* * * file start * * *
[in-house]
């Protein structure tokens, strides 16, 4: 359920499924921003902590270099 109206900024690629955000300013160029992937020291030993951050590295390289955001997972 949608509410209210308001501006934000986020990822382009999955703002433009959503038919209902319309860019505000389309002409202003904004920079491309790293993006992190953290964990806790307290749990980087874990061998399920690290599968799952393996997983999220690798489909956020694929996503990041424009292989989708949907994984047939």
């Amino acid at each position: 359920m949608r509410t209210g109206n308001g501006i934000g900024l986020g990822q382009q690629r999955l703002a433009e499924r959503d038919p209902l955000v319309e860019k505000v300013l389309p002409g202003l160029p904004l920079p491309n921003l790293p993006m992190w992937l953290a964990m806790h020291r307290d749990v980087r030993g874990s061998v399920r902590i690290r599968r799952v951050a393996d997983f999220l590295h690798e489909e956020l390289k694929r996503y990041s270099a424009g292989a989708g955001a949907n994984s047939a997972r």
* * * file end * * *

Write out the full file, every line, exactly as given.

[in-house]
């Protein structure tokens, strides 16, 4: 359920499924921003902590270099 109206900024690629955000300013160029992937020291030993951050590295390289955001997972 949608509410209210308001501006934000986020990822382009999955703002433009959503038919209902319309860019505000389309002409202003904004920079491309790293993006992190953290964990806790307290749990980087874990061998399920690290599968799952393996997983999220690798489909956020694929996503990041424009292989989708949907994984047939």
């Amino acid at each position: 359920m949608r509410t209210g109206n308001g501006i934000g900024l986020g990822q382009q690629r999955l703002a433009e499924r959503d038919p209902l955000v319309e860019k505000v300013l389309p002409g202003l160029p904004l920079p491309n921003l790293p993006m992190w992937l953290a964990m806790h020291r307290d749990v980087r030993g874990s061998v399920r902590i690290r599968r799952v951050a393996d997983f999220l590295h690798e489909e956020l390289k694929r996503y990041s270099a424009g292989a989708g955001a949907n994984s047939a997972r």